dc.type.categoryAbstracten_US
dc.typePresentationen_GB
dc.titleIdentification and description of changing patterns of patient cognition, patient mobility, and caregiver depression in the caregiver-patient relationship over timeen_GB
dc.contributor.authorOffner, Judithen_US
dc.author.detailsJudith Offner, Camden County Health Services Center, Medford, New Jersey, USA, email: joffner@cchsc.comen_US
dc.identifier.urihttp://hdl.handle.net/10755/163691-
dc.description.abstractThe purpose of this longitudinal descriptive study was to describe and identify the changing patterns of patient cognition, patient mobility and caregiver depression within the context of Offner's theory of waxing and waning caregiver-patient relationships. Of the 736 caregivers and patients in the original data set, 50 patient caregiver dyads had complete data and were used in the present study. The original sample was obtained from consenting caregivers and patients who were recruited at several urban Michigan hospitals. Patients in the current study were male (54%) or female (46%), married (64%), and widowed (30%). Many (74%) patients and caregivers cohabited. The average age was 78.5 years and ranged from 60-92 years. The majority of caregivers in the current study were female (86%), white (85%), spouses (62%) and daughters (26%). Most caregivers were married (84%) and their average age was 62 with the range from 27 to 92 years. The Patient Cognition Assessment Instrument and the Patient Mobility Assessment Instrument and the Center for Epidemiologic Studies' Depression Scale measured these variables at 6 weeks, 3 and 6 months after patient hospital discharge. In the current study, Cronbach's alpha coefficients ranged from .66 to .92. There were nonsignificant changes in patient cognition, patient mobility, and caregiver depression scores over time. Further analysis using grouping techniques and hierarchical cluster analysis identified and described a large array of patterns of patient cognition, patient mobility, and caregiver depression in the dyads over time, and highlighted three persistent prevalent patterns. The 3 most prevalent patterns identified: "Good patient mobility/Average Caregiver depression"; "Average patient cognition/Average caregiver depression"; and "Average patient cognition, Good patient mobility/Average caregiver depression". Also, caregivers experienced symptoms of depression throughout the entire study. This focus on patterns rather than prediction extended caregiver research by taking it in a new direction. Knowledge about prevalent patterns of stress in dyadic caregiver patient relationships may help clinicians predict and explain changes in the caregiver patient relationship over time. Interventions such as anticipatory guidance and education about the changing patterns over time may assist caregivers and patients to negotiate their caregiver-patient relationship through difficult times. Findings highlighted the need for continued refinement of the theoretical conceptualization of the dyadic caregiver-patient relationship and the further exploration of dyadic patterns.en_GB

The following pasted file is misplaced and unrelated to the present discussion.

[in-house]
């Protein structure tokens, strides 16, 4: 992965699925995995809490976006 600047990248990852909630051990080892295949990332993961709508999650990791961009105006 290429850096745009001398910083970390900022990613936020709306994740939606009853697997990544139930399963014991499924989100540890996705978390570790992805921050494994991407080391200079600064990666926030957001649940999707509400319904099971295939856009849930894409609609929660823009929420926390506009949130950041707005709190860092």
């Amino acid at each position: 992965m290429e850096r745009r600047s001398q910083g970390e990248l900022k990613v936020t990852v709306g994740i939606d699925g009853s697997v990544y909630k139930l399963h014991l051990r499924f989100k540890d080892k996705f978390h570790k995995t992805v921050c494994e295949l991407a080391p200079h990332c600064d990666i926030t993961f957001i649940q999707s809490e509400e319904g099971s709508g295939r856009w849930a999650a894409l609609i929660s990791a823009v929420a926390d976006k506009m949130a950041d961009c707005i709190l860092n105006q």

dc.date.available2011-10-27T11:12:07Z-
dc.date.issued2011-10-27en_GB
dc.date.accessioned2011-10-27T11:12:07Z-
dc.conference.date2002en_US
dc.conference.name14th Annual Scientific Sessionsen_US
dc.conference.hostEastern Nursing Research Societyen_US
dc.conference.locationUniversity Park, Pennsylvania, USAen_US
dc.description.noteThis is an abstract-only submission. If the author has submitted a full-text item based on this abstract, you may find it by browsing the Virginia Henderson Global Nursing e-Repository by author. If author contact information is available in this abstract, please feel free to contact him or her with your queries regarding this submission. Alternatively, please contact the conference host, journal, or publisher (according to the circumstance) for further details regarding this item. If a citation is listed in this record, the item has been published and is available via open-access avenues or a journal/database subscription. Contact your library for assistance in obtaining the as-published article.-